Wednesday, 19 November 2008

Warwick




The University of Warwick on a dark night


The Warwick campus is the most magnificent I have seen, always excepting Oxford and Cambridge and Durham and Edinburgh, which are not in fact campuses. I was trying to think what it is like and it seems to me like an unlikely and somewhat opulent cross between a gated community in, say, Arizona, a suburb of Milton Keynes and - in patches - Las Vegas. The hotel I am staying in has all mod cons including this computer. If I were a student I'd probably decide to work and retire here. I would turn myself into Terry Pratchett of some ten years ago, and sport a beard and a big hat. Yes, Discworld. Maybe that is it.

And it has extraordinary teachers and writers. I will not even begin to list them because, after all, I work at UEA where there are writers of equal stature and I wouldn't want to start a fight.

The cabbie on the way in was, to some extent, Kartoon Kabbie, in that he griped about foreigners and immigrants. He had spent over twenty years working for Peugeot then they shut it down. No wonder he was glum. The work went to Eastern Europe. Cheap labour. Where's the fighting spirit? he asked. Whether it was capital he wanted to fight or the immigrant was not entirely clear. Both probably. And the football team down the tube too. Do you know how much they earn? £6,000 quid a week. Bet you don't earn that. I confessed I didn't.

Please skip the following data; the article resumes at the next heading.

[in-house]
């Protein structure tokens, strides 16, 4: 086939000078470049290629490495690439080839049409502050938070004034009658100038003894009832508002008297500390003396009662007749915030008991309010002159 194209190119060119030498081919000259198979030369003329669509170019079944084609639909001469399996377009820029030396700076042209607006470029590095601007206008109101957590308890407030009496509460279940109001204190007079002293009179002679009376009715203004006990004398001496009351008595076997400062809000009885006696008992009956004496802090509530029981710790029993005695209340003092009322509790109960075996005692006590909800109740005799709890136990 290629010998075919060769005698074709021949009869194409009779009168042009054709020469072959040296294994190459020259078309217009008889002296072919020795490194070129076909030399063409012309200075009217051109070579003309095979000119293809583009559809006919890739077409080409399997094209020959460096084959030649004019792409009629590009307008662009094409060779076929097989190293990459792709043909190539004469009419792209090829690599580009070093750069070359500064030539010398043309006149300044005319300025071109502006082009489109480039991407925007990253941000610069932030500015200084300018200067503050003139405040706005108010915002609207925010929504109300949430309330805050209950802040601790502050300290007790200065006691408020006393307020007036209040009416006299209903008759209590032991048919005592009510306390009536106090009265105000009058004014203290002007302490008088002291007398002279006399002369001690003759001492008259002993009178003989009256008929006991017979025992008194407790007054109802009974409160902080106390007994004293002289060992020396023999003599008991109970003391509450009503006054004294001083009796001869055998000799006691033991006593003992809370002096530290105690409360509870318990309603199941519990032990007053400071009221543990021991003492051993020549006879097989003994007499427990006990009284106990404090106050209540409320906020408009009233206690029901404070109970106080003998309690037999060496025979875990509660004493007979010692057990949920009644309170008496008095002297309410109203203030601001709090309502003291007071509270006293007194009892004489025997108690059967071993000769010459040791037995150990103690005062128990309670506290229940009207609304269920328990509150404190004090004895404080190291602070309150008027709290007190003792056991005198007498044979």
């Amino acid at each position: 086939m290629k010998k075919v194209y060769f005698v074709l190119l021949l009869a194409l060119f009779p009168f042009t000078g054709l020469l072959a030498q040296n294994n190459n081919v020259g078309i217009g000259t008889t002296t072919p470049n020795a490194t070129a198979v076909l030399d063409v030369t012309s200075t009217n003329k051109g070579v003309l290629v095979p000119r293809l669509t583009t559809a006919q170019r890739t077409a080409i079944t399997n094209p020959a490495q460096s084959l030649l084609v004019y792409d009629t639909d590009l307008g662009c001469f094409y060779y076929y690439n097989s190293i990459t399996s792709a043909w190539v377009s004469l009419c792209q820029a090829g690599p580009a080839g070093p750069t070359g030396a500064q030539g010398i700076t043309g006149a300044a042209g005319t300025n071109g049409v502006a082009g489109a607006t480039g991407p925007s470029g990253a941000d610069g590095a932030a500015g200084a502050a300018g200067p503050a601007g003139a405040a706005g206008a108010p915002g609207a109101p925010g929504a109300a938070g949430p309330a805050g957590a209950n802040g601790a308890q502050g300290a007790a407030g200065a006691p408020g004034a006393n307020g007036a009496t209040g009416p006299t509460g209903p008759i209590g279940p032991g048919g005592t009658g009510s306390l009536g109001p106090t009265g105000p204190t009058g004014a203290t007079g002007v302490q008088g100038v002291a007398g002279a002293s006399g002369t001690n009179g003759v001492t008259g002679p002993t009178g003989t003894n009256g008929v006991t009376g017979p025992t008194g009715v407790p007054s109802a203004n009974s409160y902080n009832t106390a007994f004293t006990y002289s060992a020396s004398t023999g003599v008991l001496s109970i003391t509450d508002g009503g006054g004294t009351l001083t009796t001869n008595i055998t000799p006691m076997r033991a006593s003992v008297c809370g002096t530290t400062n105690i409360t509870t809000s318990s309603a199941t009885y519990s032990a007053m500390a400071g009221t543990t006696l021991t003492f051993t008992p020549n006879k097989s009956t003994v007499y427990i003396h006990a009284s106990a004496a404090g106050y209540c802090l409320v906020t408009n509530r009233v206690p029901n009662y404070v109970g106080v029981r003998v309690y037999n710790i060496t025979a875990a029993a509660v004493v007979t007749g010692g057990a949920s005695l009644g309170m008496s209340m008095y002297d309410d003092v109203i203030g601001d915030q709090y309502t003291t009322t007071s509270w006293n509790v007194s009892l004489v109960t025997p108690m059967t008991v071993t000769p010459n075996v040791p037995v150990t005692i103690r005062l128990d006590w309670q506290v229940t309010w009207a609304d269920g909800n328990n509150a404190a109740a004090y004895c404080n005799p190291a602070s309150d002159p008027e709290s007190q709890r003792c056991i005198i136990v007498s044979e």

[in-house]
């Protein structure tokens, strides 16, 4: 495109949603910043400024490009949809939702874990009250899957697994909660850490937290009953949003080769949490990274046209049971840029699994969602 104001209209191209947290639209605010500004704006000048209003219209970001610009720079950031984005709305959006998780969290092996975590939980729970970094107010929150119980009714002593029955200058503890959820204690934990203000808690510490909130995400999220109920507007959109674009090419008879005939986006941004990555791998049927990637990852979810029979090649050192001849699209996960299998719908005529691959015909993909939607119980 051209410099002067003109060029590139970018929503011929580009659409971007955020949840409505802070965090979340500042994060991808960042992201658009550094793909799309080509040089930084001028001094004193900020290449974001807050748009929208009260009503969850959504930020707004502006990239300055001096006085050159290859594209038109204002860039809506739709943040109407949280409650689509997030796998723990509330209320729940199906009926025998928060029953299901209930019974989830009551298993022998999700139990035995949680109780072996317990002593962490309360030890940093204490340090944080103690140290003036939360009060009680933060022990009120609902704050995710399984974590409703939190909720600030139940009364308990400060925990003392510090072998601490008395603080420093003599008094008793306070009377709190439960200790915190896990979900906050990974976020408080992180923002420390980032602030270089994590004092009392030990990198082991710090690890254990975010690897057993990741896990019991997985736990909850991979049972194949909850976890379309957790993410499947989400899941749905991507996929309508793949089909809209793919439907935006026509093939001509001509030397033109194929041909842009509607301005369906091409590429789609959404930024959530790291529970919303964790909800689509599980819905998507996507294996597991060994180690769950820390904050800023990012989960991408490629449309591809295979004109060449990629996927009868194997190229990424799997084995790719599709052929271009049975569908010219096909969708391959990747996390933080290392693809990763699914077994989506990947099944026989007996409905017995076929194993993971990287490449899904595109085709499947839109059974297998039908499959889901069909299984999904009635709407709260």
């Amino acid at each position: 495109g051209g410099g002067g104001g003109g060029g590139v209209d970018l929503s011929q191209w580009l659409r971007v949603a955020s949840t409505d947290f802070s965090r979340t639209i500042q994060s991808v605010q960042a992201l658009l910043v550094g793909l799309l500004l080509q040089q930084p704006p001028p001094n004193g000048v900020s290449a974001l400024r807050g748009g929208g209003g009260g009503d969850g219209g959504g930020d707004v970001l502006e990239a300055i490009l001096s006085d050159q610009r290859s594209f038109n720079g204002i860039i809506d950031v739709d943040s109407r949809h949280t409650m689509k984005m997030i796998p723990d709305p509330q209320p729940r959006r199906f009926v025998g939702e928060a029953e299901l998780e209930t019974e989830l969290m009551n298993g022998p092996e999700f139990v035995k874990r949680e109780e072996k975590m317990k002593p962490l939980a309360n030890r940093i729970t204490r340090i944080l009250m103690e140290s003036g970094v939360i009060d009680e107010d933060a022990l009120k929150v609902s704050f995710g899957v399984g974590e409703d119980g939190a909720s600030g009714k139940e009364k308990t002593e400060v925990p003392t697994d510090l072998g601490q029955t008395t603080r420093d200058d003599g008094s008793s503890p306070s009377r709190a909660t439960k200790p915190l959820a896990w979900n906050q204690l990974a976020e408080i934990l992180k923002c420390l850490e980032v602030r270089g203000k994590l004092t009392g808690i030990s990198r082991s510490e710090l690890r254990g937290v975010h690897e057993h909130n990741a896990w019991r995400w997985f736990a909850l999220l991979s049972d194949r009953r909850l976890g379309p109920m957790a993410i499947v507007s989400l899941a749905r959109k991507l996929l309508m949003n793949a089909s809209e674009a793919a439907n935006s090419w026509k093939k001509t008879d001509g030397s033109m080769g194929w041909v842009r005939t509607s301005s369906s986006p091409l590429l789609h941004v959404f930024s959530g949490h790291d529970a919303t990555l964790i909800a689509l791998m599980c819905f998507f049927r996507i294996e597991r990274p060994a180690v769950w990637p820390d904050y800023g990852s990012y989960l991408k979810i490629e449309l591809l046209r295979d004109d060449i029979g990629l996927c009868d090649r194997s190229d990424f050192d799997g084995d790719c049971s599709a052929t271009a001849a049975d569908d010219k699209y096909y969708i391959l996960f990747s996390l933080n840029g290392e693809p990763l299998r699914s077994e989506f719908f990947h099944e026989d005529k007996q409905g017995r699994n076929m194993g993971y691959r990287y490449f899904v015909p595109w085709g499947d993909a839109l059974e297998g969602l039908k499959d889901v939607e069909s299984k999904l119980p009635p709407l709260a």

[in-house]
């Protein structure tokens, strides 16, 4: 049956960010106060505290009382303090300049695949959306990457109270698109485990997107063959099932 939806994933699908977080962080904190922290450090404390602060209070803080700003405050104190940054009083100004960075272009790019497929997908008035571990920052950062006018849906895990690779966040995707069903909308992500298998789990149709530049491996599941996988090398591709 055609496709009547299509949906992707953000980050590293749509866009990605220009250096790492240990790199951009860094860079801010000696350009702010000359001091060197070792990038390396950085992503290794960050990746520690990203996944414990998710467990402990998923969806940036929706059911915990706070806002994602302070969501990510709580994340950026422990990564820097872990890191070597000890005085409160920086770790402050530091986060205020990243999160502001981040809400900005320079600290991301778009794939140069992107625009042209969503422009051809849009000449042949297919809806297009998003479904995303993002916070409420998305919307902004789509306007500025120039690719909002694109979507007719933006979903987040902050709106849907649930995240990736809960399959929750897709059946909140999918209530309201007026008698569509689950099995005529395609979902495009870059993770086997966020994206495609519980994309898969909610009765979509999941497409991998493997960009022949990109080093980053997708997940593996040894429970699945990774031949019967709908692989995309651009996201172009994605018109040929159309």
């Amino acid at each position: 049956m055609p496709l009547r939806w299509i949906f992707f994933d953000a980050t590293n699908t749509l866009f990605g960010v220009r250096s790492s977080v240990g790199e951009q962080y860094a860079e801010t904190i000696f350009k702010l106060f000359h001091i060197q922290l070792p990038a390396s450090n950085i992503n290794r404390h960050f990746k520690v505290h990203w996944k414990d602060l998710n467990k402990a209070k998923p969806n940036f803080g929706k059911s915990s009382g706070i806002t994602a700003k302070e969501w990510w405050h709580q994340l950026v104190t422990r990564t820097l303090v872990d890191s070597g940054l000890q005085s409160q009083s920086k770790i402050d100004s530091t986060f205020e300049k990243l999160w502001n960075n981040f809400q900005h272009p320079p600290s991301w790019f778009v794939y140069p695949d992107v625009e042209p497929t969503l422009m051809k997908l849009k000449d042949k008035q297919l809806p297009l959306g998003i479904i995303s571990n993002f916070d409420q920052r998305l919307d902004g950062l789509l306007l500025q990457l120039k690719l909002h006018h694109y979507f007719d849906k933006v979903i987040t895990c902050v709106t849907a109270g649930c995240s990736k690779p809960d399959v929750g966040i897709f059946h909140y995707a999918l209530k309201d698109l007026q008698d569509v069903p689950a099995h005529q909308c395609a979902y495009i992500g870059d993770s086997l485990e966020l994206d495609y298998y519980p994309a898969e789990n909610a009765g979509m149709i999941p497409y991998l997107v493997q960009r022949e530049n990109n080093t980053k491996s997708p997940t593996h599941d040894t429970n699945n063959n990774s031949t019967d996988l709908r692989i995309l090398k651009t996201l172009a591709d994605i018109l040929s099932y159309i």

The reading. I think it went fine to a big audience. I was aware of a certain emotional overflow, the effects of tiredness. I caught myself a breath short in the last poem, one about Chet Atkins. Steady on, I urged myself. You'll frighten the horses. You're already frightening yourself. The students bought books. What student anywhere buys books? With what money? Non studenti, sed angeli.

I'll reflect on this another time. Maybe. Meanwhile bless David Morley who brought me here and introduced me. And the Chinese Hungarian-speaking mathematics student, a delightful girl who wants to be a fashion designer. And the English daughter of, of all people, Tamas Gaspar Miklos. Two Hungarian voices, The disorientations of Warwick. Of Las Vegas. Of Discworld.



6 comments:

Michelle said...

I sometimes feel too intimidated to comment on the more intellectual entries, George, but always enjoy your posts.

Poet in Residence said...

Why 'intimidated' Michelle? This sounds almost Freudian (but I won't delve).
I can assure you that George is but a gregarious gallant with a tremendous talent for metaphor.
As for myself I find that I am hypnotised by his words. Under the covers last night I read a poem about a bunch of bunnies gamboling and galumphing through a railway sidings. And then I snuggled down and slept like a drunken don. Intimidation? No! The reverse is true.
Un-intimidated it is, by George!
For me George is one of the wonderful wise uncles of myth and legend. A saint almost. But perhaps you only see him as a Turul bird.

Michelle said...

*grin* I think it's more that I think I'll say something stupid!

James said...

I can only agree with you about Warwick - fabulous university, my second choice behind Oxford. I last saw the campus in the late '80s when it was all a bit Chicago and windblown, but many places were like that then and are better now.

PyCu4kO said...

I'm sure my comment is waay out of the topic, but as a prospective international student can I ask you which university ( Warwick / UEA ) you find better?

George S said...

Just received this v. late PyCu4kO. Impossible for me to say because I think both are top class courses but I know UEA far better than I do Warwick. Probably depends on what you want. UEA is Lavinia Greenlaw and myself for poetry, Warwick is David Morley and Michael Hulse. But you might be interested in Fiction. Why don't you go along and see them both and talk to current or ex-students.